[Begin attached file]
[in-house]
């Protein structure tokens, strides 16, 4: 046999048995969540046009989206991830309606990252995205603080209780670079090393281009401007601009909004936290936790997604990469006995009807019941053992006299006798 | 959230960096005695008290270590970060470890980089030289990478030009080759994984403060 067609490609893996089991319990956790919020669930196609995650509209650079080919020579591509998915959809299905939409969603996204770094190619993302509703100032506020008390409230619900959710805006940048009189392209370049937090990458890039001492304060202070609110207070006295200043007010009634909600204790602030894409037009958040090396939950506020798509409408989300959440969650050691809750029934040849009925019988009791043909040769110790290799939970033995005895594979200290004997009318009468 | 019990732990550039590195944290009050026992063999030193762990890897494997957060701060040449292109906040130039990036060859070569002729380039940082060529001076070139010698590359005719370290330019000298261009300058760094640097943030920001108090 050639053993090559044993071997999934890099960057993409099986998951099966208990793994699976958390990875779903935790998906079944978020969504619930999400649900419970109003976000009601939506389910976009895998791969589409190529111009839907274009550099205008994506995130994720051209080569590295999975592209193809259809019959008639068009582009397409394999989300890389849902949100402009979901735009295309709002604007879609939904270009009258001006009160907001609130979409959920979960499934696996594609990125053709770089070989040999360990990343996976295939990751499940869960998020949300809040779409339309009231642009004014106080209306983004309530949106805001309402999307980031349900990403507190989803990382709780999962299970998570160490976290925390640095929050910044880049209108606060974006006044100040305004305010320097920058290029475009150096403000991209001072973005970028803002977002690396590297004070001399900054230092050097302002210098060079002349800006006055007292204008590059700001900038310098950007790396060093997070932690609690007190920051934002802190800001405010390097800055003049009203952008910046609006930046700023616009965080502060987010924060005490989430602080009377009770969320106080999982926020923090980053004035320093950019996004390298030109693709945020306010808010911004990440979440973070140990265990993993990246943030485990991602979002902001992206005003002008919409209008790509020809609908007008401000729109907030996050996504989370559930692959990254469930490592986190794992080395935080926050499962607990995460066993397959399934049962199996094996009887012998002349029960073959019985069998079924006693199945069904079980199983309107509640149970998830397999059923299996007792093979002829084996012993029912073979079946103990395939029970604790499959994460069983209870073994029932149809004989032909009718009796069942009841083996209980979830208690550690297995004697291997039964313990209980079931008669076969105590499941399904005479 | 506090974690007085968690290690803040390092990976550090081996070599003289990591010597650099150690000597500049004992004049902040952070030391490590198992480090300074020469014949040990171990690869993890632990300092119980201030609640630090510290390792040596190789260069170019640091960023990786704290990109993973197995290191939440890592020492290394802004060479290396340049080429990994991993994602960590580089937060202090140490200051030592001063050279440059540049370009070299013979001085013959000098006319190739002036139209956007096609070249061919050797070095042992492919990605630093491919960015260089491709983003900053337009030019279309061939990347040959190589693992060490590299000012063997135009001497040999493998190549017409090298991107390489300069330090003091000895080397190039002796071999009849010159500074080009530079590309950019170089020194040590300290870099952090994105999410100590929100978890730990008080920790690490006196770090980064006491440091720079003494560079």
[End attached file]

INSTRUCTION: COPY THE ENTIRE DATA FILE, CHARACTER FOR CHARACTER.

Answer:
[in-house]
């Protein structure tokens, strides 16, 4: 046999048995969540046009989206991830309606990252995205603080209780670079090393281009401007601009909004936290936790997604990469006995009807019941053992006299006798 | 959230960096005695008290270590970060470890980089030289990478030009080759994984403060 067609490609893996089991319990956790919020669930196609995650509209650079080919020579591509998915959809299905939409969603996204770094190619993302509703100032506020008390409230619900959710805006940048009189392209370049937090990458890039001492304060202070609110207070006295200043007010009634909600204790602030894409037009958040090396939950506020798509409408989300959440969650050691809750029934040849009925019988009791043909040769110790290799939970033995005895594979200290004997009318009468 | 019990732990550039590195944290009050026992063999030193762990890897494997957060701060040449292109906040130039990036060859070569002729380039940082060529001076070139010698590359005719370290330019000298261009300058760094640097943030920001108090 050639053993090559044993071997999934890099960057993409099986998951099966208990793994699976958390990875779903935790998906079944978020969504619930999400649900419970109003976000009601939506389910976009895998791969589409190529111009839907274009550099205008994506995130994720051209080569590295999975592209193809259809019959008639068009582009397409394999989300890389849902949100402009979901735009295309709002604007879609939904270009009258001006009160907001609130979409959920979960499934696996594609990125053709770089070989040999360990990343996976295939990751499940869960998020949300809040779409339309009231642009004014106080209306983004309530949106805001309402999307980031349900990403507190989803990382709780999962299970998570160490976290925390640095929050910044880049209108606060974006006044100040305004305010320097920058290029475009150096403000991209001072973005970028803002977002690396590297004070001399900054230092050097302002210098060079002349800006006055007292204008590059700001900038310098950007790396060093997070932690609690007190920051934002802190800001405010390097800055003049009203952008910046609006930046700023616009965080502060987010924060005490989430602080009377009770969320106080999982926020923090980053004035320093950019996004390298030109693709945020306010808010911004990440979440973070140990265990993993990246943030485990991602979002902001992206005003002008919409209008790509020809609908007008401000729109907030996050996504989370559930692959990254469930490592986190794992080395935080926050499962607990995460066993397959399934049962199996094996009887012998002349029960073959019985069998079924006693199945069904079980199983309107509640149970998830397999059923299996007792093979002829084996012993029912073979079946103990395939029970604790499959994460069983209870073994029932149809004989032909009718009796069942009841083996209980979830208690550690297995004697291997039964313990209980079931008669076969105590499941399904005479 | 506090974690007085968690290690803040390092990976550090081996070599003289990591010597650099150690000597500049004992004049902040952070030391490590198992480090300074020469014949040990171990690869993890632990300092119980201030609640630090510290390792040596190789260069170019640091960023990786704290990109993973197995290191939440890592020492290394802004060479290396340049080429990994991993994602960590580089937060202090140490200051030592001063050279440059540049370009070299013979001085013959000098006319190739002036139209956007096609070249061919050797070095042992492919990605630093491919960015260089491709983003900053337009030019279309061939990347040959190589693992060490590299000012063997135009001497040999493998190549017409090298991107390489300069330090003091000895080397190039002796071999009849010159500074080009530079590309950019170089020194040590300290870099952090994105999410100590929100978890730990008080920790690490006196770090980064006491440091720079003494560079």